SEC Charges Two Florida Lawyers for Their Roles in Acting as Escrow Agents for Investor Money Placed in a Ponzi Scheme
On September 23, 2014, the SEC charged two Florida attorneys for their roles in an offering fraud conducted by a transfer agent that was the subject of an SEC enforcement action two months ago.
Cecil Franklin Speight and his company, International Stock Transfer (IST) were running a classic Ponzi scheme where investor funds were being used for Speight’s personal expenses and to pay old investors. Investors were told that their money would be invested in high-yield investments. According to the SEC, attorneys “Jonathan P. Flom and James L. Schmidt II were designated to receive wire transfers of funds from investors who were solicited by cold callers using boiler room tactics.” Wiring the money to an attorney’s trust account enhanced the appearance of safety in the investment opportunity and concealed from investors how the money was really being spent. Flom and Schmidt took a fee of 2 percent of the funds and transferred the balance of the investors’ money to Speight, “who promptly used it for personal expenses or to make Ponzi-like payments instead of investing in the high-yield investments or discounted stock promised to investors.”
Flom and Schmidt were arrested in a parallel criminal action brought by the U.S. Attorney’s Office for the Eastern District of New York. According to the SEC’s complaints filed in federal court in Brooklyn, Flom and Schmidt enabled Speight and IST to steal more than $3.3 million from at least 70 investors. Approximately $2.7 million of scheme proceeds flowed through Schmidt’s account and approximately $580,000 through an account controlled by Flom.
The Securities Law Violations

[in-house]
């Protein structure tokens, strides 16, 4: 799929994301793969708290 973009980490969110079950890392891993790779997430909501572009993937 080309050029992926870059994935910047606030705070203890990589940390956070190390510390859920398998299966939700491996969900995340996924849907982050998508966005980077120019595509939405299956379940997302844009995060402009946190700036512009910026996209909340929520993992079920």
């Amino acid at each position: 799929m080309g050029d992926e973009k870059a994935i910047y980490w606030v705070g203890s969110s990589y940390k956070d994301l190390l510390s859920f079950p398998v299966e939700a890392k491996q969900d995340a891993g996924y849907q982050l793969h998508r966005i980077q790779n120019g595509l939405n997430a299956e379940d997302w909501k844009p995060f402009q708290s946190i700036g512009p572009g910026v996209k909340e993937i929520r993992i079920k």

The SEC’s complaints charge Schmidt and Flom with violating the antifraud provisions of the securities laws, including Section 17(a) of the Securities Act of 1933 as well as Section 10(b) of the Securities Exchange Act of 1934 and Rule 10b-5.
The SEC’s Comments
The comments made by the SEC make it clear that attorneys have no excuse when they use their trust accounts to aid in a fraud. Andrew M. Calamari, Director of the SEC’s New York Regional Office, said, “Attorneys are critical gatekeepers in our securities markets, and Flom and Schmidt enabled a scheme to occur by using their legal credentials to add the appearance of legitimacy as they collected investor funds.” He added “We will continue with experience to seek out and prosecute lawyers who abuse their positions of trust and serve as conduits to fraud in our markets.”
It is important to note that Schmidt and Flom did more than simply transfer funds. The SEC alleged that Schmidt and Flom knowingly participated with Speight in the sale of fraudulent securities. Flom apparently received e-mails from Speight that explicitly discussed the misappropriation of investor funds. Schmidt collaborated with Speight to craft misleading responses to numerous investors who complained about the absence of promised coupon payments as well as the counterfeit appearance of the stock certificates they received and the inability to contact the cold callers who solicited them.